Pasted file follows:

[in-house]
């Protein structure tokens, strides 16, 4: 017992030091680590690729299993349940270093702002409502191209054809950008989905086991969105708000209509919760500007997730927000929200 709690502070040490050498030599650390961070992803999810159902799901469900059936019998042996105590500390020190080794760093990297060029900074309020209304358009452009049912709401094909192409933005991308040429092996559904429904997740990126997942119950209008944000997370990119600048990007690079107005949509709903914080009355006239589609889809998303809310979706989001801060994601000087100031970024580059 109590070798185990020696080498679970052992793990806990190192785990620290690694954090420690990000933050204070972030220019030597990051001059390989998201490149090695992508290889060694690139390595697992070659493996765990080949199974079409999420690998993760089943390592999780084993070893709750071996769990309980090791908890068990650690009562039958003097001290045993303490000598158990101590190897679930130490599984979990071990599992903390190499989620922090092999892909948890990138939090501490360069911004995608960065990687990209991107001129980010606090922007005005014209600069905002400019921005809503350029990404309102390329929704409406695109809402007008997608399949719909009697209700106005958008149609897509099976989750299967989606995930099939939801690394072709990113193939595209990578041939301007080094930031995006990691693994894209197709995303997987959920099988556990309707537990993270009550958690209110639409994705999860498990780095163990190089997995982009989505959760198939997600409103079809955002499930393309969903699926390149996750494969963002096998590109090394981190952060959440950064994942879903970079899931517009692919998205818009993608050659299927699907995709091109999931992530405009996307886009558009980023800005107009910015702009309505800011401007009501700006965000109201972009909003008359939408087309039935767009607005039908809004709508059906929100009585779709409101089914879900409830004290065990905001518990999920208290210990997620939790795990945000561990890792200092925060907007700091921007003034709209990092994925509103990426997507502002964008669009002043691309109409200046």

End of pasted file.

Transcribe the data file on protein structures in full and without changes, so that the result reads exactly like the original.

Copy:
[in-house]
């Protein structure tokens, strides 16, 4: 017992030091680590690729299993349940270093702002409502191209054809950008989905086991969105708000209509919760500007997730927000929200 709690502070040490050498030599650390961070992803999810159902799901469900059936019998042996105590500390020190080794760093990297060029900074309020209304358009452009049912709401094909192409933005991308040429092996559904429904997740990126997942119950209008944000997370990119600048990007690079107005949509709903914080009355006239589609889809998303809310979706989001801060994601000087100031970024580059 109590070798185990020696080498679970052992793990806990190192785990620290690694954090420690990000933050204070972030220019030597990051001059390989998201490149090695992508290889060694690139390595697992070659493996765990080949199974079409999420690998993760089943390592999780084993070893709750071996769990309980090791908890068990650690009562039958003097001290045993303490000598158990101590190897679930130490599984979990071990599992903390190499989620922090092999892909948890990138939090501490360069911004995608960065990687990209991107001129980010606090922007005005014209600069905002400019921005809503350029990404309102390329929704409406695109809402007008997608399949719909009697209700106005958008149609897509099976989750299967989606995930099939939801690394072709990113193939595209990578041939301007080094930031995006990691693994894209197709995303997987959920099988556990309707537990993270009550958690209110639409994705999860498990780095163990190089997995982009989505959760198939997600409103079809955002499930393309969903699926390149996750494969963002096998590109090394981190952060959440950064994942879903970079899931517009692919998205818009993608050659299927699907995709091109999931992530405009996307886009558009980023800005107009910015702009309505800011401007009501700006965000109201972009909003008359939408087309039935767009607005039908809004709508059906929100009585779709409101089914879900409830004290065990905001518990999920208290210990997620939790795990945000561990890792200092925060907007700091921007003034709209990092994925509103990426997507502002964008669009002043691309109409200046």